The Spencer’s presentations of Emmett Till & Mamie Till-Mobley: Let the World See and One History, Two Versions are also being developed in community partnership with representatives of the Lawrence Chapter of the NAACP, B.L.A.C.K. Lawrence (Black Literature and Arts Collective of Kansas), the Lawrence/Douglas County Community Remembrance Project Coalition, and Justice for Wyandotte. Some of the community partners will provide input on and develop didactic materials for One History, Two Versions. The exhibitions are also being activated by a series of public programs, including those developed and led by B.L.A.C.K. Lawrence. More information about events will be shared in the coming months.

“The forthcoming exhibitions on Emmett Till and Mamie Till-Mobley and works by Black contemporary artists reflect the Spencer’s commitment to expanding the range of voices and narratives shared within our galleries. As we continue to grapple with racial injustice and look for ways to heal our communities, the arts have a crucial role to play in bringing people together in dialogue and understanding. We hope that these exhibitions both further illuminate these important histories and create new space for finding connection and exploring solutions,” said Saralyn Reece Hardy, the Marilyn Stokstad Director at the Spencer.

“I also want to thank our many partners and collaborators, who are helping us in shaping these presentations and supporting our ability to engage with our communities. This also includes KU students and faculty, and especially KU professor Dave Tell, who has been an active leader in establishing a public record of Emmett Till’s life and who helped bring Emmett Till & Mamie Till-Mobley: Let the World See to KU and the Spencer,” Reece Hardy added.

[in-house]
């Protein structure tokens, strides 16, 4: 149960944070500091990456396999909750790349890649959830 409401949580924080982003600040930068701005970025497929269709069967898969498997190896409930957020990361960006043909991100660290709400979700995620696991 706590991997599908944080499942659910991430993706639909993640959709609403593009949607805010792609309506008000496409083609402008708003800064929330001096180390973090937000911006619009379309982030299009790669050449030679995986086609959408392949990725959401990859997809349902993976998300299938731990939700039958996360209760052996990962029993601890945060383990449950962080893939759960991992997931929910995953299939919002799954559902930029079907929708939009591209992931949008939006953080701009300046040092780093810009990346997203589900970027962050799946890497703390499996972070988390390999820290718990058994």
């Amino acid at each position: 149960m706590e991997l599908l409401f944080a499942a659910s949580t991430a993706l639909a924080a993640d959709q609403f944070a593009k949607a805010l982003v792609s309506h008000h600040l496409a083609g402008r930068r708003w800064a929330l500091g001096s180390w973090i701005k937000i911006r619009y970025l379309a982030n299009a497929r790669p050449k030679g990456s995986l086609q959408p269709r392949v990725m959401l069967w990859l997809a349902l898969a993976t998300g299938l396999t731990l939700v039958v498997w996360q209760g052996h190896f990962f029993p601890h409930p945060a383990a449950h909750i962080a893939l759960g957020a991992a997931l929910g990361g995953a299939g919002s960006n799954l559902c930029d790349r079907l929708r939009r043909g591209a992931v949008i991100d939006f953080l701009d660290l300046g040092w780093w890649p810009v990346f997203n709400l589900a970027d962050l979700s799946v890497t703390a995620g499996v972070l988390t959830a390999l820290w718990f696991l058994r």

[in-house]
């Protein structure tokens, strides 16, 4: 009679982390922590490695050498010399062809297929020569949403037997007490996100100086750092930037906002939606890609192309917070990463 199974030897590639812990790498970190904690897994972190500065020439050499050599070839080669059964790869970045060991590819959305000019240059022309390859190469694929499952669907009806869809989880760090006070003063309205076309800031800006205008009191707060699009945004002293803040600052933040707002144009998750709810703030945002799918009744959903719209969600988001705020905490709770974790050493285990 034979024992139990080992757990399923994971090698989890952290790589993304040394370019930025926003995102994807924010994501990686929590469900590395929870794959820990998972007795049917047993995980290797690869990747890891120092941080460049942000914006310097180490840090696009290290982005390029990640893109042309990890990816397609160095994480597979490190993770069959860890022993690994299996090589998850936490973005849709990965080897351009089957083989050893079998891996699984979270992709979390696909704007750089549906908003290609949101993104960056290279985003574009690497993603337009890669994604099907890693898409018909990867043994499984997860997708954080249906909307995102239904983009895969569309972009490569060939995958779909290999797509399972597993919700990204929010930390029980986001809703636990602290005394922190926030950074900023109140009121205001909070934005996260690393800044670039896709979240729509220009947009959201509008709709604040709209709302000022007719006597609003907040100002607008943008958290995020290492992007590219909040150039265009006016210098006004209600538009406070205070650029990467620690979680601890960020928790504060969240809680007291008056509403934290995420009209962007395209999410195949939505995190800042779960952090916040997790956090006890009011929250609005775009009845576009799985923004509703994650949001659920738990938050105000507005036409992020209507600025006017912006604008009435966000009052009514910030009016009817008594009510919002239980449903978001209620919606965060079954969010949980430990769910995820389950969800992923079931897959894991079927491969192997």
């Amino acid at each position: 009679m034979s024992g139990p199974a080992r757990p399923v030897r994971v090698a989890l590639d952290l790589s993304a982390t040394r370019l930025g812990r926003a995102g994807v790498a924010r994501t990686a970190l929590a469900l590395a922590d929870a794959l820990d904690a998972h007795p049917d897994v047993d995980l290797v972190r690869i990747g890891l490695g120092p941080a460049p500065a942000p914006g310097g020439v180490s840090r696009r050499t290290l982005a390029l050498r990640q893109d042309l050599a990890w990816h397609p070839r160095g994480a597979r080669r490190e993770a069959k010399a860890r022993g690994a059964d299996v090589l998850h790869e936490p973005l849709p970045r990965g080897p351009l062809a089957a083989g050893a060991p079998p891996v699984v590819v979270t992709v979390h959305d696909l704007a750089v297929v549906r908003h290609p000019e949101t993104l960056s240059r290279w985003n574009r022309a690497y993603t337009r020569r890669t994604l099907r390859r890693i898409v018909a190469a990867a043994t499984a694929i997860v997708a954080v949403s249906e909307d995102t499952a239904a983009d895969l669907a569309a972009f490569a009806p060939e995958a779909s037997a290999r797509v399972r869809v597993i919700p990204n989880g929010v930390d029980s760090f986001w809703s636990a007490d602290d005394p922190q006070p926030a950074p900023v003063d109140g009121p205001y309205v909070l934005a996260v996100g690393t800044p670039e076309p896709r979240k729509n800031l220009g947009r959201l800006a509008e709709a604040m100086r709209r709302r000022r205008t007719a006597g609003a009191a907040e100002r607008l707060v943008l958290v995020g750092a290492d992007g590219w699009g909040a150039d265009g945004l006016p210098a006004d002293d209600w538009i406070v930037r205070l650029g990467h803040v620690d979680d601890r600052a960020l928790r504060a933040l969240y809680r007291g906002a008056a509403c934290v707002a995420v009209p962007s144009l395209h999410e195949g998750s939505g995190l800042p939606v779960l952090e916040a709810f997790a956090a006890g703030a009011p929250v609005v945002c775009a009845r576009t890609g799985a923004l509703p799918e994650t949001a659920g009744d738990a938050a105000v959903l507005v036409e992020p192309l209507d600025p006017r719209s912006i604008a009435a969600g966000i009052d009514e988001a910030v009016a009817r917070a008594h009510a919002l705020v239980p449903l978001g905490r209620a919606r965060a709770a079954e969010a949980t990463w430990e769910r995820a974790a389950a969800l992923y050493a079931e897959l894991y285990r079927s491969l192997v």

Additionally, on January 16, 2024, the Spencer presented a recently acquired portfolio of prints by acclaimed Black modernist Jacob Lawrence (1917-2000), titled The Legend of John Brown. Lawrence originally produced The Legend of John Brown as paintings in 1941. Due to conservation challenges with the works, in 1974 he collaborated with printers to translate this important body of work to screen prints. Lawrence drew inspiration for the 22 prints in the series from research he conducted at the Schomberg Center for Research in Black Culture at the New York Public Library, notably Franklin B. Sanborn’s The Life and Letters of John Brown, Liberator of Kansas and Martyr of Virginia, published in 1885. Lawrence’s account of Brown’s life and death includes consideration of his time in Kansas, where Brown first employed violence in his quest to rid the country of slavery.

It is with the generous support of Jeff and Mary Weinberg and the Jedel Family Foundation that the Spencer was able to acquire the portfolio. The forthcoming exhibition, titled Jacob Lawrence and the Legend of John Brown, shares the portfolio for the first time since its acquisition and invites greater understanding of Lawrence’s vision and work. The presentation will remain on view through June 16, 2024.

About Emmett Till And Mamie Till-Mobley: Let the World See

This project was made possible in part by The National Endowment for the Humanities: Democracy demands wisdom, the Maddox Foundation in Hernando, MS, The Institute for Museum and Library Services [MH-249226-OMS-21], and The Historic Preservation Fund administered by the National Park Service, Department of the Interior [15.904].